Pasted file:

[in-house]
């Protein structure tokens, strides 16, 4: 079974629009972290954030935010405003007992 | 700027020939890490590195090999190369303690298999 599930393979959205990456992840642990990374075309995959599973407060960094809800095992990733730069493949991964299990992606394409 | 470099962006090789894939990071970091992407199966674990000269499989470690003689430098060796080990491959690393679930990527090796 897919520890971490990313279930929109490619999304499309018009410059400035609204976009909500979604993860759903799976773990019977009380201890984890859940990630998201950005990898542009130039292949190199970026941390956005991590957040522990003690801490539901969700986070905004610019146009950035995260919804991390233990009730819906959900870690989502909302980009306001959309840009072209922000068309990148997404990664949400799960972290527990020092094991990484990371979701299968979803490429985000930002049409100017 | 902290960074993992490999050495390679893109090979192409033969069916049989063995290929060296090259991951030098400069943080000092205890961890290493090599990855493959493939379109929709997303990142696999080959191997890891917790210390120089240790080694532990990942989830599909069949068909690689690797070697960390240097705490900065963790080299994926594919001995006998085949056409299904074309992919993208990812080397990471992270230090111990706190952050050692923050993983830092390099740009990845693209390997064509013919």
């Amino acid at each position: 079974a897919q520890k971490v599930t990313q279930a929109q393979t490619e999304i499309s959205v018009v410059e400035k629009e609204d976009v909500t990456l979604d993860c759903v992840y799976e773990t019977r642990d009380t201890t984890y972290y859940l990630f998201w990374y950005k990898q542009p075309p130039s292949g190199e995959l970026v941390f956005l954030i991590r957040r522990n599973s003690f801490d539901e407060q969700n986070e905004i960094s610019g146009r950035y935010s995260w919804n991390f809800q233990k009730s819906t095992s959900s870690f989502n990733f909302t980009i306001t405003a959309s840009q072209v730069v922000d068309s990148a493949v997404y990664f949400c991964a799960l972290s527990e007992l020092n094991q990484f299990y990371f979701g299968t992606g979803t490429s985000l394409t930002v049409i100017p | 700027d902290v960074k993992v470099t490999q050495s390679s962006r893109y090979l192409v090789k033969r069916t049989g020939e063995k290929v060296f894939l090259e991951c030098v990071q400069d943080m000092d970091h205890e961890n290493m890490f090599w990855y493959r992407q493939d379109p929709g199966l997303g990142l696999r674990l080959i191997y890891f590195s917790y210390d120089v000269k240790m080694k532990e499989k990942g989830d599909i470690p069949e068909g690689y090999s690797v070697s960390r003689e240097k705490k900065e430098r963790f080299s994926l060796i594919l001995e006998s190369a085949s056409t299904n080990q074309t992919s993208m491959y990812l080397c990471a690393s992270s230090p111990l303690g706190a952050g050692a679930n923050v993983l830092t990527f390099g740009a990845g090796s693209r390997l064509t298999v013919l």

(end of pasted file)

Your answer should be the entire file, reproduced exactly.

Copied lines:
[in-house]
């Protein structure tokens, strides 16, 4: 079974629009972290954030935010405003007992 | 700027020939890490590195090999190369303690298999 599930393979959205990456992840642990990374075309995959599973407060960094809800095992990733730069493949991964299990992606394409 | 470099962006090789894939990071970091992407199966674990000269499989470690003689430098060796080990491959690393679930990527090796 897919520890971490990313279930929109490619999304499309018009410059400035609204976009909500979604993860759903799976773990019977009380201890984890859940990630998201950005990898542009130039292949190199970026941390956005991590957040522990003690801490539901969700986070905004610019146009950035995260919804991390233990009730819906959900870690989502909302980009306001959309840009072209922000068309990148997404990664949400799960972290527990020092094991990484990371979701299968979803490429985000930002049409100017 | 902290960074993992490999050495390679893109090979192409033969069916049989063995290929060296090259991951030098400069943080000092205890961890290493090599990855493959493939379109929709997303990142696999080959191997890891917790210390120089240790080694532990990942989830599909069949068909690689690797070697960390240097705490900065963790080299994926594919001995006998085949056409299904074309992919993208990812080397990471992270230090111990706190952050050692923050993983830092390099740009990845693209390997064509013919």
């Amino acid at each position: 079974a897919q520890k971490v599930t990313q279930a929109q393979t490619e999304i499309s959205v018009v410059e400035k629009e609204d976009v909500t990456l979604d993860c759903v992840y799976e773990t019977r642990d009380t201890t984890y972290y859940l990630f998201w990374y950005k990898q542009p075309p130039s292949g190199e995959l970026v941390f956005l954030i991590r957040r522990n599973s003690f801490d539901e407060q969700n986070e905004i960094s610019g146009r950035y935010s995260w919804n991390f809800q233990k009730s819906t095992s959900s870690f989502n990733f909302t980009i306001t405003a959309s840009q072209v730069v922000d068309s990148a493949v997404y990664f949400c991964a799960l972290s527990e007992l020092n094991q990484f299990y990371f979701g299968t992606g979803t490429s985000l394409t930002v049409i100017p | 700027d902290v960074k993992v470099t490999q050495s390679s962006r893109y090979l192409v090789k033969r069916t049989g020939e063995k290929v060296f894939l090259e991951c030098v990071q400069d943080m000092d970091h205890e961890n290493m890490f090599w990855y493959r992407q493939d379109p929709g199966l997303g990142l696999r674990l080959i191997y890891f590195s917790y210390d120089v000269k240790m080694k532990e499989k990942g989830d599909i470690p069949e068909g690689y090999s690797v070697s960390r003689e240097k705490k900065e430098r963790f080299s994926l060796i594919l001995e006998s190369a085949s056409t299904n080990q074309t992919s993208m491959y990812l080397c990471a690393s992270s230090p111990l303690g706190a952050g050692a679930n923050v993983l830092t990527f390099g740009a990845g090796s693209r390997l064509t298999v013919l």